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I'm reading the novel Percy Jackson and the Lightning Thief for my literature class and was trying to use the characterisation framework of PAIRS (Physical appearance, Actions, Inner Thought, Reactions of Others and Speech) to understand how Percy is portrayed in Chapter 1.

However, I noticed that he addresses the reader directly at the start of the novel by saying things like "If you're reading this because you think you might be one...." and "Don't say I didn't warn you".

I'm kind of confused as to whether this is considered speech or thought. Since Percy is addressing the reader, could this be considered speech? But since he is writing it down and not saying anything out loud, is it considered his inner thoughts?

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    What difference would it make to your enjoyment or understanding of the book? Essentially, what does it matter?
    – Chenmunka
    Oct 15 at 10:49
  • It's narration.
    – Stuart F
    Oct 23 at 13:26
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PAIRS is intended to help you direct your attention to specific methods a text may use to reveal what a character is like. Essentially, it tells you not to overlook (1) what a character looks like, (2) how they behave, (3) what they think, (4) how they react to the statements or actions by other characters and (5) what they say. It gives students a kind of checklist of things they shouldn't overlook when analysing a character. A character usually does not address the reader directly; a narrator may do that, but a novel's narrator is not necessarily a character in the novel. The descriptions of PAIRS on Study.com and FindAnyAnswer.com assume that characters don't directly address the reader, so the question whether a character's address to the reader is an instance of thought or speech is not very important.

So is Percy's address to the reader speech or thought? If that question causes problems, the PAIRS framework is getting in the way of the student rather than being helpful. However, when writing an assignment based on the framework, the question can be decided by distinguishing between (a) statements a character makes to other characters (i.e. speech) and (b) "statements" that are revealed only to the reader (i.e. both thoughts and addresses to the reader).

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There is no completely correct way to decide if a first-person narrator addressing a reader is speech or thought, at least not without further contextualising that communication. Does the text provide information about where, when, how and why the narrator is speaking to the presumed reader? For example, some stories are actually a transcription of a person in reality talking to someone else, like a grandparent telling a story by a fireplace to some children. Other times, like in James Joyce’s Ulysses, it is clear from the way the story is told that the book is a representation of phenomena - the phenomena of thoughts flooding past in a person’s mind - but that within the fictional reality the text creates, the reader of that text is not actually present. In other words, the reader is “secretly” peering in to the mind of a character, and the character has no idea. In your mentioned novel, you have to consider for yourself if the main character is speaking to someone through writing - perhaps a letter - or spoke these words to someone they met later on, after the events of the story - or in an implied way knows that the reader is reading the events in a book which presents the character’s thoughts. Then you can decide if the narration is thought or speech.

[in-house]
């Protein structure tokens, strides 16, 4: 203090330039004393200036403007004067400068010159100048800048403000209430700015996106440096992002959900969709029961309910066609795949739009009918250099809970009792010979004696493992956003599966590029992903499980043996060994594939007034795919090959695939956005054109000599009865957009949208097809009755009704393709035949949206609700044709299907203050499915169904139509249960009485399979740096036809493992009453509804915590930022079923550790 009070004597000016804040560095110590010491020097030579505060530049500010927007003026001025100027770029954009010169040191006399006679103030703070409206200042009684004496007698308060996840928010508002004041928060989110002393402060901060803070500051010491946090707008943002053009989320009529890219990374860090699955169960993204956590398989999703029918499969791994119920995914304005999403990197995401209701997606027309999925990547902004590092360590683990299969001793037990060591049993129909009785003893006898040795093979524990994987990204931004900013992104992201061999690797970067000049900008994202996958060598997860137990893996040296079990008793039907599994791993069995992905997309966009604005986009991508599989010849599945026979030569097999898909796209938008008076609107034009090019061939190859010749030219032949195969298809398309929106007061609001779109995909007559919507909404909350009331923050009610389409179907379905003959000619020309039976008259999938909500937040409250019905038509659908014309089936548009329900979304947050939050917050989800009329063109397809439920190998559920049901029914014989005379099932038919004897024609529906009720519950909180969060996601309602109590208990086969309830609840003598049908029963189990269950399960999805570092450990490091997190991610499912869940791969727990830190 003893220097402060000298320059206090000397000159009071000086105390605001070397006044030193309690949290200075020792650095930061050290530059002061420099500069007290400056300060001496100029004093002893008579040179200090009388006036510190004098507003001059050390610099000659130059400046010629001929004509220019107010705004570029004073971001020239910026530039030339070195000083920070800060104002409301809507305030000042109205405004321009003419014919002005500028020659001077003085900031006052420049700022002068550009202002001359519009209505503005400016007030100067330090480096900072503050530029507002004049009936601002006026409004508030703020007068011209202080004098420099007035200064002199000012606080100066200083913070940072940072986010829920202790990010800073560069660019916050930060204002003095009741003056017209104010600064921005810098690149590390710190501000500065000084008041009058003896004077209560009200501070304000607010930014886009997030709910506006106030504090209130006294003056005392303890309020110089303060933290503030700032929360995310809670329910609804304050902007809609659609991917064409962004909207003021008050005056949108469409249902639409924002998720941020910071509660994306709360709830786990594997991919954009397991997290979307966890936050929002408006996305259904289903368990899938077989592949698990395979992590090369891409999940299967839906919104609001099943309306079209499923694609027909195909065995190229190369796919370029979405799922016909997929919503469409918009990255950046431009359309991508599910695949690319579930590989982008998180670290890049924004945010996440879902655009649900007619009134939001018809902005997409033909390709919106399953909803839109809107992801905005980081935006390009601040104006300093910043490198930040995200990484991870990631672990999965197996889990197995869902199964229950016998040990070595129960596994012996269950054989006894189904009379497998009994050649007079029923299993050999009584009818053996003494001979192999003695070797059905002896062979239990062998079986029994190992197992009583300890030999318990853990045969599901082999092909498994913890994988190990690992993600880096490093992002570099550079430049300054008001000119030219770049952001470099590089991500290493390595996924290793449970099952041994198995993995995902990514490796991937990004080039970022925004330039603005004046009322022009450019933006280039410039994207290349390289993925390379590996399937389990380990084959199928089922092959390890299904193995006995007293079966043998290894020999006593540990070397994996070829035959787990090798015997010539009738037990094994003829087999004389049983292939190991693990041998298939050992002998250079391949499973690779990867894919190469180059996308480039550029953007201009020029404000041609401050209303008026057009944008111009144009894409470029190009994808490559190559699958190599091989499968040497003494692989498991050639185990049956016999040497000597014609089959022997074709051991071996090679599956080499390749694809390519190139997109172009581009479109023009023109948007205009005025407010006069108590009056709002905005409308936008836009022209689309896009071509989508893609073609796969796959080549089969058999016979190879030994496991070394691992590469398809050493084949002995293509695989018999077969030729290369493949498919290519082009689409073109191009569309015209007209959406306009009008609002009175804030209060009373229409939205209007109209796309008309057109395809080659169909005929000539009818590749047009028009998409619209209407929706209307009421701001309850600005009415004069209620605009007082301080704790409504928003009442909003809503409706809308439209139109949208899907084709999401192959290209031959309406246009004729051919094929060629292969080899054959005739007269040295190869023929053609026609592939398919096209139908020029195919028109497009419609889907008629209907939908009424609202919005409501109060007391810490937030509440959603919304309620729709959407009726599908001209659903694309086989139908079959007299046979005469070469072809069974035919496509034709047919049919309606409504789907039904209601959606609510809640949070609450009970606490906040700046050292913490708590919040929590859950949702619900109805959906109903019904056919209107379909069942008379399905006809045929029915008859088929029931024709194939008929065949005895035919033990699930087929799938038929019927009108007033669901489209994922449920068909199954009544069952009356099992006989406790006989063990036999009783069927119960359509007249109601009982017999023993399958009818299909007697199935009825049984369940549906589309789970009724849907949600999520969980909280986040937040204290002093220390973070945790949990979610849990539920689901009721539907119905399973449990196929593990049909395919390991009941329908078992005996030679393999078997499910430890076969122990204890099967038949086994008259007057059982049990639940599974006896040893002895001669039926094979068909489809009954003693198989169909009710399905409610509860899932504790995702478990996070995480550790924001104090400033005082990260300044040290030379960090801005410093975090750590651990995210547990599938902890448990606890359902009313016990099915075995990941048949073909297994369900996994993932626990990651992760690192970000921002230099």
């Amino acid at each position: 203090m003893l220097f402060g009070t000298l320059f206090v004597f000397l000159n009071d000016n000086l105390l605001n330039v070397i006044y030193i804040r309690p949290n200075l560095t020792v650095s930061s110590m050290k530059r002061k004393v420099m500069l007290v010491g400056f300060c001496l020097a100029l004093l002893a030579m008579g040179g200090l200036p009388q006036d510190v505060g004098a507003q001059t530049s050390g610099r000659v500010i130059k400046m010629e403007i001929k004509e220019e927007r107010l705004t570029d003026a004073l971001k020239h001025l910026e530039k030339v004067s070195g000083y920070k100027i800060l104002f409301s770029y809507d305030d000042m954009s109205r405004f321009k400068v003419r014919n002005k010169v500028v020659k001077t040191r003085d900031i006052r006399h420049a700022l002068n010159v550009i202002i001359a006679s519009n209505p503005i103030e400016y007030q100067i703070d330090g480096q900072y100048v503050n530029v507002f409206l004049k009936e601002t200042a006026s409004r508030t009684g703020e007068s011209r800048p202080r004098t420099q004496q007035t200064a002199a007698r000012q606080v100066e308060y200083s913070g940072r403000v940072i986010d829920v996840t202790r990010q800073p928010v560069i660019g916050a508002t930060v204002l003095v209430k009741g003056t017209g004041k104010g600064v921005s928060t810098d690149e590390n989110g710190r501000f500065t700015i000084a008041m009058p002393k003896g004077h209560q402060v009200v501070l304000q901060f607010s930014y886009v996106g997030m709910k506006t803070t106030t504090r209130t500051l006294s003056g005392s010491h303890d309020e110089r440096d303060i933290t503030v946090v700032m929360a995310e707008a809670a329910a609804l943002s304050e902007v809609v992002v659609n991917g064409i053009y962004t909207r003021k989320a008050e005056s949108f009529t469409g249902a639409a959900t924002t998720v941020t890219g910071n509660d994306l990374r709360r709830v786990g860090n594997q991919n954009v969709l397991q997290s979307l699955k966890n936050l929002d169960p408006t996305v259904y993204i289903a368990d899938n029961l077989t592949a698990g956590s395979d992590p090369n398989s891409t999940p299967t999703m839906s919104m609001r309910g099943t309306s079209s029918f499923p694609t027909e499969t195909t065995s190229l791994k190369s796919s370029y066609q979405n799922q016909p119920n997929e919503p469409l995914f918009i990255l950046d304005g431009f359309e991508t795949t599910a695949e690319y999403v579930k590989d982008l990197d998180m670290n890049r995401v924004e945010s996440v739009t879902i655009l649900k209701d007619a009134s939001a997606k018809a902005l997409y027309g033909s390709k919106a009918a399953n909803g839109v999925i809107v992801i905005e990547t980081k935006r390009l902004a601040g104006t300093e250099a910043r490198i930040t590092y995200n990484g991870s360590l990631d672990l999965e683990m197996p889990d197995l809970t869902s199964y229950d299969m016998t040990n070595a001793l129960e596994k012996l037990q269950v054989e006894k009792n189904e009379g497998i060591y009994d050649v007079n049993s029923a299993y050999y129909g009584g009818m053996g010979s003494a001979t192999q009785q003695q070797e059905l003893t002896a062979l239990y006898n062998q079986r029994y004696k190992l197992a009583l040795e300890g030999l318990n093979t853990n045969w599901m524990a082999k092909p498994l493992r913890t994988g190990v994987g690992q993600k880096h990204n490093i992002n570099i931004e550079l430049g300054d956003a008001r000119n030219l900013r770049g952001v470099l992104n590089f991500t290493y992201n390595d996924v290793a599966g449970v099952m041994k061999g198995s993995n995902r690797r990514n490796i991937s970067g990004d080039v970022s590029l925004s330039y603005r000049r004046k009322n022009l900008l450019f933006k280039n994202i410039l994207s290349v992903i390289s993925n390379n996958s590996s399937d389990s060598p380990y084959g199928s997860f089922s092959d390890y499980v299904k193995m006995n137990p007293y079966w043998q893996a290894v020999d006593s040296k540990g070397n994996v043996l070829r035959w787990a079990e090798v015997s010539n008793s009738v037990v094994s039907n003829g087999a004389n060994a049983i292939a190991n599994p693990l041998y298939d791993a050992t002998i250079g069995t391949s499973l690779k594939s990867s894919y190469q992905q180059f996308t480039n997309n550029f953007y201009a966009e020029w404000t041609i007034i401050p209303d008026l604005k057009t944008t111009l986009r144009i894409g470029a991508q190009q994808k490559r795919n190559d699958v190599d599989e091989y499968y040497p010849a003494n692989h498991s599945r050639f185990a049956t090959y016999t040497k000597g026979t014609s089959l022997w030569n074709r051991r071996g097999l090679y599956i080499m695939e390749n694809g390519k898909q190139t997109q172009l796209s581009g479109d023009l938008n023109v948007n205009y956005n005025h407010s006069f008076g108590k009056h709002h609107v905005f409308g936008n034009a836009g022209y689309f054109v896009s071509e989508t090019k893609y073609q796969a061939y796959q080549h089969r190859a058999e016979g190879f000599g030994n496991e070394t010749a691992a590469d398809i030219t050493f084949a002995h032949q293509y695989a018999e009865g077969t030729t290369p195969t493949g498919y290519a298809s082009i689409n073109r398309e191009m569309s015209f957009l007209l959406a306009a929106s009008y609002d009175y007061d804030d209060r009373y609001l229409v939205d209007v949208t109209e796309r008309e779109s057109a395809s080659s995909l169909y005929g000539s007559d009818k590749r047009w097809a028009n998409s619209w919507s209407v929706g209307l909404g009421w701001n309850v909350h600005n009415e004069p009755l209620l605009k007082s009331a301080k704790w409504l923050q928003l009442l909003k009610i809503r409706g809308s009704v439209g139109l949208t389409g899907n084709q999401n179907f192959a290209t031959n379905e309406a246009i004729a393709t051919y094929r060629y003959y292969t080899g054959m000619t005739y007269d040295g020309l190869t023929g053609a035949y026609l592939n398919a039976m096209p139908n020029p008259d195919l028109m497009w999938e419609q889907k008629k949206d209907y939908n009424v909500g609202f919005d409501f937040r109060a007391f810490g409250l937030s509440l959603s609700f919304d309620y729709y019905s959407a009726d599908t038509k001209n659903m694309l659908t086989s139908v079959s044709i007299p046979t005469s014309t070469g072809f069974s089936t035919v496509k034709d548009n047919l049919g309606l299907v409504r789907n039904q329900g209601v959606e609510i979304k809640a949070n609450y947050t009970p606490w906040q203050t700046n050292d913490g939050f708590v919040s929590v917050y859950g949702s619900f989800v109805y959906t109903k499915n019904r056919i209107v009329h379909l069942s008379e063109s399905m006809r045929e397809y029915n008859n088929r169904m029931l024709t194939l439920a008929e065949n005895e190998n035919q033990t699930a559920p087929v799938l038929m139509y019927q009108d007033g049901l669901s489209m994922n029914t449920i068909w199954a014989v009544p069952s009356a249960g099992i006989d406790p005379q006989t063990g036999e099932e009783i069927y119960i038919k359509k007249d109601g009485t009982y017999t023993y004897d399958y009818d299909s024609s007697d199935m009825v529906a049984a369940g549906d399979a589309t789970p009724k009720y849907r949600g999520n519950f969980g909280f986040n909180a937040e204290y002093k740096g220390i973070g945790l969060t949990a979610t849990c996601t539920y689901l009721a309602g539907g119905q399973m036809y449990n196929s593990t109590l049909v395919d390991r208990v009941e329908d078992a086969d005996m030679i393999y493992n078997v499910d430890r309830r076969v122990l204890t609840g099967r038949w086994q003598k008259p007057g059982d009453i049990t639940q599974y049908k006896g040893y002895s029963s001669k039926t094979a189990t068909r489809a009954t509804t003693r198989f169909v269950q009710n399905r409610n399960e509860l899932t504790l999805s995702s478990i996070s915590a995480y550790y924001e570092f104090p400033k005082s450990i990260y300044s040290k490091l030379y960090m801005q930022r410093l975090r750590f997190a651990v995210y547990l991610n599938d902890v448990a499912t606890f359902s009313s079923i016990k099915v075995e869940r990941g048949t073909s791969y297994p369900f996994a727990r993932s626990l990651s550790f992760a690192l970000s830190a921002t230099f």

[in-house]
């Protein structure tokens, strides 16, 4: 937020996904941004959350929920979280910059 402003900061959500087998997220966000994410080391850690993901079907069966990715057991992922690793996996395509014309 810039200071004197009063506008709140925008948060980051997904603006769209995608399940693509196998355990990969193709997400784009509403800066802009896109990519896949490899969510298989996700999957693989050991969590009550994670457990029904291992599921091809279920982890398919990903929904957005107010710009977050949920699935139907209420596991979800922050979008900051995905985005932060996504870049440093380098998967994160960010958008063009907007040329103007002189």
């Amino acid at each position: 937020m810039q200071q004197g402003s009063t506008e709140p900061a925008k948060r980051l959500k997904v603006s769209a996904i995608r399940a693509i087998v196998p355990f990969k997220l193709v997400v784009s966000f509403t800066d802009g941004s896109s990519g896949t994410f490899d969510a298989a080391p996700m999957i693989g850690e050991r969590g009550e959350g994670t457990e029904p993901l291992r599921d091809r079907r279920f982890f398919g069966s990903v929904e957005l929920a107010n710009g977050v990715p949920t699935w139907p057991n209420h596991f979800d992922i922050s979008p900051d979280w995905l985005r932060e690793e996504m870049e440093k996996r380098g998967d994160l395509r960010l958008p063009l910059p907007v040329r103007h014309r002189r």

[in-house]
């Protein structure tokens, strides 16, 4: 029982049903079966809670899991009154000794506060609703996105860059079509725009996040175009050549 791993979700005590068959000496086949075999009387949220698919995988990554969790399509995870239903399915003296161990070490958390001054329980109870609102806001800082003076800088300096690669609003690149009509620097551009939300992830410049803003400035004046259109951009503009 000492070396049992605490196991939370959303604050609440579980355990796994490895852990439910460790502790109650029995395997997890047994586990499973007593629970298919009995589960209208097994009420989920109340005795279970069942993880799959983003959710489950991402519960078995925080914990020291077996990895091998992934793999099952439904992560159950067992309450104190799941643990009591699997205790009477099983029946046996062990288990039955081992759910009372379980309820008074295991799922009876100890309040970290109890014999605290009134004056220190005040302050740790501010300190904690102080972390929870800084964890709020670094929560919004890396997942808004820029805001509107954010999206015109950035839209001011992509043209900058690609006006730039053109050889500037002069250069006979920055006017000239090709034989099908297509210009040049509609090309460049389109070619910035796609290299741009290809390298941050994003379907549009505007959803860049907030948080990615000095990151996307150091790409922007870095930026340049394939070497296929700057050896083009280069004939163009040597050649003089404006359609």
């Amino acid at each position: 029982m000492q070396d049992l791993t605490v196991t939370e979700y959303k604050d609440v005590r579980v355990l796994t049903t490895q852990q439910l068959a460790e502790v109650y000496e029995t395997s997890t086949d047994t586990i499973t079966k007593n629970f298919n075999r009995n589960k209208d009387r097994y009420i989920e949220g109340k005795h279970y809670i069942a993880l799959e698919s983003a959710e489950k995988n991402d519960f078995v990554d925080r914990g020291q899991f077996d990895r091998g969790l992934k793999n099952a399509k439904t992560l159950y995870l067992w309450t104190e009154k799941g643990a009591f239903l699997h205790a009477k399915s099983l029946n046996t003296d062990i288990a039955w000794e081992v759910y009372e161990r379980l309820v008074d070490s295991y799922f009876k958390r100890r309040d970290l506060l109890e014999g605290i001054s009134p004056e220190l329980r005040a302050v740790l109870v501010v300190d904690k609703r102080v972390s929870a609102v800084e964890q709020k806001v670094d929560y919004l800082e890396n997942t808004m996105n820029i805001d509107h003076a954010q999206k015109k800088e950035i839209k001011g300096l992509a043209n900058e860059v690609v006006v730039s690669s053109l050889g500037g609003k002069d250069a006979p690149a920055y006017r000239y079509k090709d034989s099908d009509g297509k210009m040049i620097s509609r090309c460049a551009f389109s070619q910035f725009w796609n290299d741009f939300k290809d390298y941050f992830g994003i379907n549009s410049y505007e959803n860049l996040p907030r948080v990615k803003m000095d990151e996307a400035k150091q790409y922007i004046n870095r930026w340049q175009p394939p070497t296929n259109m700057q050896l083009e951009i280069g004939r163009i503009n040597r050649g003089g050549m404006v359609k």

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    The question is clear about how this isn't about the general case, but instead about the specific case at the beginning of Percy Jackson. Therefore bringing up other novels isn't relevant. Nor does this answer address the actual question asked.
    – bobble
    Oct 21 at 17:22

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